Mutations are nothing new in genetics. But what does it mean when irregularities are standard operating procedure?
UF Genetics Institute member Mark Settles, PhD, professor in the department of horticultural sciences, addresses the issue of genetic irregularities as they occur in maize in a paper published in the September issue of Genetics. The paper discusses the results of a study about parent-of-origin effect loci in rough endosperm mutants.
An image from Settles’ study also made the cover of Genetics. Captured by Fang Bai, a post-doc in Settles’ lab, it shows a sagittal-section from one of the mutated maize kernels.
Parent-of-origin effect loci are unusual in that the phenotype they code for are determined by either the maternal or paternal allele alone. They do not need a matched set from both parents to express the phenotype.
“What we’re doing is identifying genes that are essential for the mother or the father to provide alone,” Settles said.
Settles’ team conducted the study by cross-pollinating rough endosperm mutants with wild-type. Out of 150 subjects, they found nine parent-of-origin mutants.
And the irregularities continued.
In the six cases where the mutation was introduced by the maternal allele, the offspring were seen to express varying phenotypic mutations. When these mutations came from the paternal allele, the offspring were all the same. The three cases of mutations of paternal origin showed offspring with rough endosperm and embryo lethality.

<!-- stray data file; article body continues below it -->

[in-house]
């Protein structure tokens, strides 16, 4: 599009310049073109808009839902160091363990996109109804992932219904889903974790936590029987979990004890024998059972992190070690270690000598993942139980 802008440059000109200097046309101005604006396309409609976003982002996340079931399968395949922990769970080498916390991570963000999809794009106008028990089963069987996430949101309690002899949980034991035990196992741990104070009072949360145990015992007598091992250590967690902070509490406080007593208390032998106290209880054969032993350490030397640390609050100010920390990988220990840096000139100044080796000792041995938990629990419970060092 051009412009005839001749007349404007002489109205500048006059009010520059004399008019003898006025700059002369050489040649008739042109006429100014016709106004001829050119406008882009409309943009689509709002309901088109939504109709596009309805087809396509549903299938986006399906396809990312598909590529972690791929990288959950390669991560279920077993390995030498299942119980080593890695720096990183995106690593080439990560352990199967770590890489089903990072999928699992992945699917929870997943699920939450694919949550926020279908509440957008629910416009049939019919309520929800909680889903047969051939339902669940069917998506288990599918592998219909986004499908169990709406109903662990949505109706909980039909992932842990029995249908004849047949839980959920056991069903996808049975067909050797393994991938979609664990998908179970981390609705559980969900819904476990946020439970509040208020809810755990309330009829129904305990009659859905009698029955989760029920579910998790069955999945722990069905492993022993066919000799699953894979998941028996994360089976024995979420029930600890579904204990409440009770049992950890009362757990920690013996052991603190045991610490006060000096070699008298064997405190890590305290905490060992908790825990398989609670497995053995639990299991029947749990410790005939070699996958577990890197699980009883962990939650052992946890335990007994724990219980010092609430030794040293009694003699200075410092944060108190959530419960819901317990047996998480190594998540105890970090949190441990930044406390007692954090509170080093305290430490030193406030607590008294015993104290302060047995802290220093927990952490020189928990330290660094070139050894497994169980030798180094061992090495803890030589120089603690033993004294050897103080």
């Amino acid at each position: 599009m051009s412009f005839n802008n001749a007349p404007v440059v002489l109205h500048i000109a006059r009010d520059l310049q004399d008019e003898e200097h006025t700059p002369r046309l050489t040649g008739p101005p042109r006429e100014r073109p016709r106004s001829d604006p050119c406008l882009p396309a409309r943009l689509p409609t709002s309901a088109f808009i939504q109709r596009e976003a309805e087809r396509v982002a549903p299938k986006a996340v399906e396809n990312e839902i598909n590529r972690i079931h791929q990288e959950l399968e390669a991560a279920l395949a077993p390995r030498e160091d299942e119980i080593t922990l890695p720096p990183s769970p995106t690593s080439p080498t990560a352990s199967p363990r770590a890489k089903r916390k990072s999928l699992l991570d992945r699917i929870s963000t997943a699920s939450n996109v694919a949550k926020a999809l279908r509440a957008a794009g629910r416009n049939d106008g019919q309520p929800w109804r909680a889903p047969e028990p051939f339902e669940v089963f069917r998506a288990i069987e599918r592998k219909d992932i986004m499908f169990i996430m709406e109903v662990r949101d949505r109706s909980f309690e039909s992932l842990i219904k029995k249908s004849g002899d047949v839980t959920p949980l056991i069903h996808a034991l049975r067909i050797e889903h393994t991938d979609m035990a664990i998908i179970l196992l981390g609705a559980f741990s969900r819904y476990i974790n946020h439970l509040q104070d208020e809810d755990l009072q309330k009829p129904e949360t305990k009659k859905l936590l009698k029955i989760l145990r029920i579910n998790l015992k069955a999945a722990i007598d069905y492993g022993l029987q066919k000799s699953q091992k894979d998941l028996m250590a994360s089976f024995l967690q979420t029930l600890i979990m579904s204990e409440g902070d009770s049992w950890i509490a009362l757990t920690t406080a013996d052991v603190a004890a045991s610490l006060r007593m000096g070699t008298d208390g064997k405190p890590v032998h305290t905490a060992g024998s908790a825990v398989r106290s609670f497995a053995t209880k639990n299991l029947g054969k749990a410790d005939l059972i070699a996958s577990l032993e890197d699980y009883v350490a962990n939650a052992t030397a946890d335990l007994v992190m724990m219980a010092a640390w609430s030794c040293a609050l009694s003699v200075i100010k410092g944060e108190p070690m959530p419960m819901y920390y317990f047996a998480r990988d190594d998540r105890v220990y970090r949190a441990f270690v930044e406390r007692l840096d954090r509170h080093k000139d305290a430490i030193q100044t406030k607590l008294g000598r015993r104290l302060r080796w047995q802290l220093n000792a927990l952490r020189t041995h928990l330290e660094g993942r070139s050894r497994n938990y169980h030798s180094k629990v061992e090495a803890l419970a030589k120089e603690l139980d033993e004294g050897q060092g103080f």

“We found mutants that tell us about genes that aren’t the same when they come from the mother or the father,” Settles said, “and this is only a small fraction of the genes needed for seed development.”
Most of the parent-affect genes are involved in one of two major processes: ovule development or imprinted gene expression.
The ovule is the female structure containing the egg. Ovules are haploid, and recessive mutants can express in this structure.
Imprinted gene expression is a type of gene regulation shared between flowering plants and mammals where some genes in the seed, or embryo, are expressed exclusively from one parent. Researchers are not sure why imprinted gene expression evolved in both flowering plants and mammals.
“The parent-of-origin effect mutants we identified should help us understand the roles of imprinting in plants,” Settles said.
While different parent-of-origin effect loci demonstrated different mutations, the study concluded that many of the phenotypes were related to cell-type differentiation in kernel development.
The image Settles’ lab contributed for the cover shows an embryo that is underdeveloped, and an endosperm missing one cell type. The authors hypothesize that the embryo it is not getting the signals and nutrients it needs due to the loss of the endosperm cell type.
This study was funded by USDA–NIFA.